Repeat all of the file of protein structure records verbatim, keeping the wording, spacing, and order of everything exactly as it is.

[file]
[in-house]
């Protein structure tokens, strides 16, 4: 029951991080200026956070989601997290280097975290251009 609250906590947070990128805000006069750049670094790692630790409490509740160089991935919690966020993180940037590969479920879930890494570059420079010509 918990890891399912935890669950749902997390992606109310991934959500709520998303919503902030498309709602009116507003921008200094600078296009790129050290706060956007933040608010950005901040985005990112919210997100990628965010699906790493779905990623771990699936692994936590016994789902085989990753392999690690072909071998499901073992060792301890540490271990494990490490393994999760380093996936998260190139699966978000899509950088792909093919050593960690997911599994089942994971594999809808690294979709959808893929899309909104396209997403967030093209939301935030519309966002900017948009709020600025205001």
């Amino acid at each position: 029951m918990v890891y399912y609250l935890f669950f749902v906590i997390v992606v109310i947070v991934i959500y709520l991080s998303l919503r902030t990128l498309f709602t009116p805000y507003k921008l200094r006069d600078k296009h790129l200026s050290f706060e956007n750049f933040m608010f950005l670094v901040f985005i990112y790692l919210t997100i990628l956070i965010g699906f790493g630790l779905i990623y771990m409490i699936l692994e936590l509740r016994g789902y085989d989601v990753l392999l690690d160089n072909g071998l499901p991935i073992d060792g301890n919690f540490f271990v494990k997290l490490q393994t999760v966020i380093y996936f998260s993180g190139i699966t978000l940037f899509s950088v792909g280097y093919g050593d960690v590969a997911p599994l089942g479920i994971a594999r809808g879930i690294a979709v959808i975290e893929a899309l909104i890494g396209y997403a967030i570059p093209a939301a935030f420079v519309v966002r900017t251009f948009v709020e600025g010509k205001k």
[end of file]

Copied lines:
[in-house]
């Protein structure tokens, strides 16, 4: 029951991080200026956070989601997290280097975290251009 609250906590947070990128805000006069750049670094790692630790409490509740160089991935919690966020993180940037590969479920879930890494570059420079010509 918990890891399912935890669950749902997390992606109310991934959500709520998303919503902030498309709602009116507003921008200094600078296009790129050290706060956007933040608010950005901040985005990112919210997100990628965010699906790493779905990623771990699936692994936590016994789902085989990753392999690690072909071998499901073992060792301890540490271990494990490490393994999760380093996936998260190139699966978000899509950088792909093919050593960690997911599994089942994971594999809808690294979709959808893929899309909104396209997403967030093209939301935030519309966002900017948009709020600025205001």
């Amino acid at each position: 029951m918990v890891y399912y609250l935890f669950f749902v906590i997390v992606v109310i947070v991934i959500y709520l991080s998303l919503r902030t990128l498309f709602t009116p805000y507003k921008l200094r006069d600078k296009h790129l200026s050290f706060e956007n750049f933040m608010f950005l670094v901040f985005i990112y790692l919210t997100i990628l956070i965010g699906f790493g630790l779905i990623y771990m409490i699936l692994e936590l509740r016994g789902y085989d989601v990753l392999l690690d160089n072909g071998l499901p991935i073992d060792g301890n919690f540490f271990v494990k997290l490490q393994t999760v966020i380093y996936f998260s993180g190139i699966t978000l940037f899509s950088v792909g280097y093919g050593d960690v590969a997911p599994l089942g479920i994971a594999r809808g879930i690294a979709v959808i975290e893929a899309l909104i890494g396209y997403a967030i570059p093209a939301a935030f420079v519309v966002r900017t251009f948009v709020e600025g010509k205001k």